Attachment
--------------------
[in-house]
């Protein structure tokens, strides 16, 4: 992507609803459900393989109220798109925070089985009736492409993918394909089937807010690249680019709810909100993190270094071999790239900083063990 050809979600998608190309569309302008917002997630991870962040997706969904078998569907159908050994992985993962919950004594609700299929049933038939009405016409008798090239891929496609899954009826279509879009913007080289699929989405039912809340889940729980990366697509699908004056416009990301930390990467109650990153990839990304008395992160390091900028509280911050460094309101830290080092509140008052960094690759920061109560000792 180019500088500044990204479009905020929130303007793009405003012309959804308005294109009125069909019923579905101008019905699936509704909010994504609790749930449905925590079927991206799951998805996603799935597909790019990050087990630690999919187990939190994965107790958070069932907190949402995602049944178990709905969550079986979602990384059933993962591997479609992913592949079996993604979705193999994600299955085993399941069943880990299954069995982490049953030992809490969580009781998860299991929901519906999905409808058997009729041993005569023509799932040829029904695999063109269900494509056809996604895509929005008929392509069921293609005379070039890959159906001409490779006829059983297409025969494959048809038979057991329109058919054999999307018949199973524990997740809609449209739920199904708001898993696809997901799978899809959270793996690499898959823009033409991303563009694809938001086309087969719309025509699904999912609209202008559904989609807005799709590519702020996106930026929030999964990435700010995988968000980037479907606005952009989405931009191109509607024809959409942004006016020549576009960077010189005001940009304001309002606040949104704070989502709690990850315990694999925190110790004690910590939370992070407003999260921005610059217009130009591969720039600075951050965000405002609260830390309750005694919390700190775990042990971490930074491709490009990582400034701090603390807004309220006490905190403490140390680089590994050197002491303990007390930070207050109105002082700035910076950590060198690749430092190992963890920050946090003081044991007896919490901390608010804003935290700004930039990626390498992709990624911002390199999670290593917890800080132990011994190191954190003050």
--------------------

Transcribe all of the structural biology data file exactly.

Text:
[in-house]
């Protein structure tokens, strides 16, 4: 992507609803459900393989109220798109925070089985009736492409993918394909089937807010690249680019709810909100993190270094071999790239900083063990 050809979600998608190309569309302008917002997630991870962040997706969904078998569907159908050994992985993962919950004594609700299929049933038939009405016409008798090239891929496609899954009826279509879009913007080289699929989405039912809340889940729980990366697509699908004056416009990301930390990467109650990153990839990304008395992160390091900028509280911050460094309101830290080092509140008052960094690759920061109560000792 180019500088500044990204479009905020929130303007793009405003012309959804308005294109009125069909019923579905101008019905699936509704909010994504609790749930449905925590079927991206799951998805996603799935597909790019990050087990630690999919187990939190994965107790958070069932907190949402995602049944178990709905969550079986979602990384059933993962591997479609992913592949079996993604979705193999994600299955085993399941069943880990299954069995982490049953030992809490969580009781998860299991929901519906999905409808058997009729041993005569023509799932040829029904695999063109269900494509056809996604895509929005008929392509069921293609005379070039890959159906001409490779006829059983297409025969494959048809038979057991329109058919054999999307018949199973524990997740809609449209739920199904708001898993696809997901799978899809959270793996690499898959823009033409991303563009694809938001086309087969719309025509699904999912609209202008559904989609807005799709590519702020996106930026929030999964990435700010995988968000980037479907606005952009989405931009191109509607024809959409942004006016020549576009960077010189005001940009304001309002606040949104704070989502709690990850315990694999925190110790004690910590939370992070407003999260921005610059217009130009591969720039600075951050965000405002609260830390309750005694919390700190775990042990971490930074491709490009990582400034701090603390807004309220006490905190403490140390680089590994050197002491303990007390930070207050109105002082700035910076950590060198690749430092190992963890920050946090003081044991007896919490901390608010804003935290700004930039990626390498992709990624911002390199999670290593917890800080132990011994190191954190003050």